"She made you quit reading? How far along did you get?"
I told him that I had only gotten to the part about "sugar-booger-baby." 

Six days remain of National Short Story Month, and so far, of the selected stories, none have been humorous.  And so, it's about time for some relief--a story about a boy whose father courts his teacher through a series of covert show-and-tells--by one of the United States' humorists, George Singleton. Of course, for humor to work there must be the bittersweet, too, and there is, there is.  

"Show-and-Tell" is from Singleton's collection The Half-Mammals of Dixie, which she remembers reading in the backyard on a blanket in San Marcos, Texas, having found the book at a library sale. 

by George Singleton

Thursday, May 24, 2012

Superb News! Pringle-Toungate 2012 Artist Trust Fellowship Recipient

A Washington arts foundation, Artist Trust has awarded Erin Pringle-Toungate a writing fellowship.  She is one of sixteen artists in Washington state to be awarded the honor, and one of eight in the literary arts category. Over 400 people applied for a fellowship.  Artist Trust is a not-for-profit arts organization that supports regional artists in their pursuits.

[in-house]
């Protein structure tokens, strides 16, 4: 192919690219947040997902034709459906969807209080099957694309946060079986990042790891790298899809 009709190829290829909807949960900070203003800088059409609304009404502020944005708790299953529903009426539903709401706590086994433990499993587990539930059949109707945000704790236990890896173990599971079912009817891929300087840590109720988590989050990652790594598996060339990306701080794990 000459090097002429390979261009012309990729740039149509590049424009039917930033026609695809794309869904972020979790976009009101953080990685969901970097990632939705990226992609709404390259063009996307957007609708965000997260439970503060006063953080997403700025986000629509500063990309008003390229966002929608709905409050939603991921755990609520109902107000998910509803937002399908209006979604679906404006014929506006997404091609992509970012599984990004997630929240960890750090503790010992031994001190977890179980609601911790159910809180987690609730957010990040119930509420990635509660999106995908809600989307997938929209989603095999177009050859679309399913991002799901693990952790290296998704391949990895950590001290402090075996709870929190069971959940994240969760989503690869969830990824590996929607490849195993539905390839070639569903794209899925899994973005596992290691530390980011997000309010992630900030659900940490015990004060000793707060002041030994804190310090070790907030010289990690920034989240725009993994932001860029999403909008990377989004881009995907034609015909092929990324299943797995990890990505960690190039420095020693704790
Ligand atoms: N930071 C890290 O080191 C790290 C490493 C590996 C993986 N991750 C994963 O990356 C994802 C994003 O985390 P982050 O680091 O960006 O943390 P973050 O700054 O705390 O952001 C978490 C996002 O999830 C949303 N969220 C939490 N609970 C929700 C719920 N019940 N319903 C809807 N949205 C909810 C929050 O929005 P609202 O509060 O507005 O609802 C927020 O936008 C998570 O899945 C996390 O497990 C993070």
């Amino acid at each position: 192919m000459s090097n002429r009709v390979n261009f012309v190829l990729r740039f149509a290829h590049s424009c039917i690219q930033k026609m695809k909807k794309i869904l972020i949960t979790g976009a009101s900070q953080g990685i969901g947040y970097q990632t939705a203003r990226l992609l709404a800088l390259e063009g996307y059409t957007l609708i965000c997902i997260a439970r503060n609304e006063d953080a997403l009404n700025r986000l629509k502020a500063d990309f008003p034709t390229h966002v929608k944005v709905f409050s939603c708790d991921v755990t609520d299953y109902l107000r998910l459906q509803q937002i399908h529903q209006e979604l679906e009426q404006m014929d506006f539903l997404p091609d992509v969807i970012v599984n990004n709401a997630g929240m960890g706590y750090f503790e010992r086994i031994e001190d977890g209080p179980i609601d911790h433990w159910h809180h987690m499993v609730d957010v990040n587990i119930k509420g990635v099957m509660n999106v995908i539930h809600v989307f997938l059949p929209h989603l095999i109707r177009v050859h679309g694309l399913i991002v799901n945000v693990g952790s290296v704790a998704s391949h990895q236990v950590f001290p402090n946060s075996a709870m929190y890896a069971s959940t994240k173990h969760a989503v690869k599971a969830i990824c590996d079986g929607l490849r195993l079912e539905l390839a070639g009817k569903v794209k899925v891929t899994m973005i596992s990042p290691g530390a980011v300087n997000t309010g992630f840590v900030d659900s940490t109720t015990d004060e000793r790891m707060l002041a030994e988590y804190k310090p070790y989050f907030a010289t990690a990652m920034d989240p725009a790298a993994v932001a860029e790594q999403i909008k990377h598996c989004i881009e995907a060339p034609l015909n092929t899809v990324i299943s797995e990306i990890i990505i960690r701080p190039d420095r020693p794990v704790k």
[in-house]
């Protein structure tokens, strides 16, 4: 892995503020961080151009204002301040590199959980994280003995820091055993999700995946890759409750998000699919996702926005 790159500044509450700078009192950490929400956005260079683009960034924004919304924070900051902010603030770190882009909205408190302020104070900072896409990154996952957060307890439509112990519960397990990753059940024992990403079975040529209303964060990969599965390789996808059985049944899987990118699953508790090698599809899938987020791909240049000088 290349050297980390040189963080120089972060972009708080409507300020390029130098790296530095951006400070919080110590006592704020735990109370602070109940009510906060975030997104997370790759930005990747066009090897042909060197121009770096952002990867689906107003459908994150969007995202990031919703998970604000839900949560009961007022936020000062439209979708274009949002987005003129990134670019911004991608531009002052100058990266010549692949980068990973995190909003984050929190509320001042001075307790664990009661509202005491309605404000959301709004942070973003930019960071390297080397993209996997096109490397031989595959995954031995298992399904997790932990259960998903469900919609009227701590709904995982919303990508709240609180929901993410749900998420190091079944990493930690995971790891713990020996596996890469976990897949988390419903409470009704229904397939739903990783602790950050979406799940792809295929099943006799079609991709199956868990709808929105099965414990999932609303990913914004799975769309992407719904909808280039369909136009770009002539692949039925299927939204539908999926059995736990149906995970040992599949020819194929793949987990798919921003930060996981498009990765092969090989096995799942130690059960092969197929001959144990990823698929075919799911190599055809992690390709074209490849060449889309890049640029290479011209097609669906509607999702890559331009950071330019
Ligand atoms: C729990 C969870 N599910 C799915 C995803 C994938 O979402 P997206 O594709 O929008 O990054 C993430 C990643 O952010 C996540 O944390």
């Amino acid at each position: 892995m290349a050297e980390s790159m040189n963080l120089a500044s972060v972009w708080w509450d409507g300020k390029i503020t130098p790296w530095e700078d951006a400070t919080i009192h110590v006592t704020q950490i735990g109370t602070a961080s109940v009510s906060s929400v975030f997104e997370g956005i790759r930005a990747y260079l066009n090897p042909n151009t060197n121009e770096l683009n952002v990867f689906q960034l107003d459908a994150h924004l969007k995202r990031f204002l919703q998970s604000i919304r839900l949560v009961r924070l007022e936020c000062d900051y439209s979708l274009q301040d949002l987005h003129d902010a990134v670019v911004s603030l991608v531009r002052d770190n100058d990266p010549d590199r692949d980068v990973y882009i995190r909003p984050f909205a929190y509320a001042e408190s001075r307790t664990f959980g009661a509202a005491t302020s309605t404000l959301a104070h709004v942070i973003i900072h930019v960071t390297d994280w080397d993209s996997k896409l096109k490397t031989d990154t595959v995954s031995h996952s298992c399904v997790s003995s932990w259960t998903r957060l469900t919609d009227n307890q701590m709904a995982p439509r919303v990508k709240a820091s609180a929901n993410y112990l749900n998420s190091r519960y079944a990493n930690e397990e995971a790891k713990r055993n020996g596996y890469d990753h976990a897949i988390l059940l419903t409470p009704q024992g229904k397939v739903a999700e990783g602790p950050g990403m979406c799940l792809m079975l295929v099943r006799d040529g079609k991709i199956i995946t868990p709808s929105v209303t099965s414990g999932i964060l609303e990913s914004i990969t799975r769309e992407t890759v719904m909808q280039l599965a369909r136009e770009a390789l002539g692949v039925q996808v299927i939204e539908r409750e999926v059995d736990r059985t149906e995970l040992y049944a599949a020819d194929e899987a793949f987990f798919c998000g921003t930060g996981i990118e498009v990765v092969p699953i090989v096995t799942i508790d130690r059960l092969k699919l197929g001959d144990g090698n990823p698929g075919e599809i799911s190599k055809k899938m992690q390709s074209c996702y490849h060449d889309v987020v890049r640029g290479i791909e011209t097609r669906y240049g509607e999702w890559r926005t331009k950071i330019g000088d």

"Fellowships award $7,500 to practicing professional artists of exceptional talent and demonstrated ability."  ~from the Artist Trust website

To read the list of other winning artists, please see the Artist Trust website or the press release in The Seattle Times.


Needless to say, she's very pleased and will be able to finish Midwest in Memoriam completely this summer and make a deep start into a new book.  A new book?  It's dazzling to consider.


Short-Story Month 2012: Day 24, The Lottery by Shirley Jackson

Page 24 of 1948 issue of The New Yorker
From original, in The New Yorker
"Mr. Summers spoke frequently to the villagers about making a new box, but no one liked to upset even as much tradition as was represented by the black box." 

Of course, long before Hunger Games, there was Shirley Jackson's short story, "The Lottery," which is today's selection.  "The Lottery" takes place on a day unlike any day for the reader, but a day the village has seen year after year, the day when a name is drawn and one villager wins. . .

by Shirley Jackson
(also in audio version)

Wednesday, May 23, 2012

Short-Story Month 2012: Day 23, The Still Point of the Turning World by Patricia Highsmith

Photograph of Patricia Highsmith wearing pearls on the cover of her collected work